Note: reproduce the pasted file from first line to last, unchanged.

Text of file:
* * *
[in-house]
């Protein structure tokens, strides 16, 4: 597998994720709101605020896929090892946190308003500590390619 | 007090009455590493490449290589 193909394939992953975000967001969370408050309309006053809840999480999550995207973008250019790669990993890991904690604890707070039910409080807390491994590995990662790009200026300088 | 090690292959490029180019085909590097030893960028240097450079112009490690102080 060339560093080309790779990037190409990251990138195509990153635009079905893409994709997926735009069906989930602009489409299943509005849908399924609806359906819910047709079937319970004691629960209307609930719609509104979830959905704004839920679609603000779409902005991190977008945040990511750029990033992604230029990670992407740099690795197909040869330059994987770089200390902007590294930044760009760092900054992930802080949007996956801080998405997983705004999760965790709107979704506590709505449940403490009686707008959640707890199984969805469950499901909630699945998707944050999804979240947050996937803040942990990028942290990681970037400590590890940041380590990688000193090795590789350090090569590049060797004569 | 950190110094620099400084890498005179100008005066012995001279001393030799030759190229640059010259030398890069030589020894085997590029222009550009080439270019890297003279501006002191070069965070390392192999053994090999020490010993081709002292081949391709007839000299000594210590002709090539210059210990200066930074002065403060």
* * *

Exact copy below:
[in-house]
């Protein structure tokens, strides 16, 4: 597998994720709101605020896929090892946190308003500590390619 | 007090009455590493490449290589 193909394939992953975000967001969370408050309309006053809840999480999550995207973008250019790669990993890991904690604890707070039910409080807390491994590995990662790009200026300088 | 090690292959490029180019085909590097030893960028240097450079112009490690102080 060339560093080309790779990037190409990251990138195509990153635009079905893409994709997926735009069906989930602009489409299943509005849908399924609806359906819910047709079937319970004691629960209307609930719609509104979830959905704004839920679609603000779409902005991190977008945040990511750029990033992604230029990670992407740099690795197909040869330059994987770089200390902007590294930044760009760092900054992930802080949007996956801080998405997983705004999760965790709107979704506590709505449940403490009686707008959640707890199984969805469950499901909630699945998707944050999804979240947050996937803040942990990028942290990681970037400590590890940041380590990688000193090795590789350090090569590049060797004569 | 950190110094620099400084890498005179100008005066012995001279001393030799030759190229640059010259030398890069030589020894085997590029222009550009080439270019890297003279501006002191070069965070390392192999053994090999020490010993081709002292081949391709007839000299000594210590002709090539210059210990200066930074002065403060």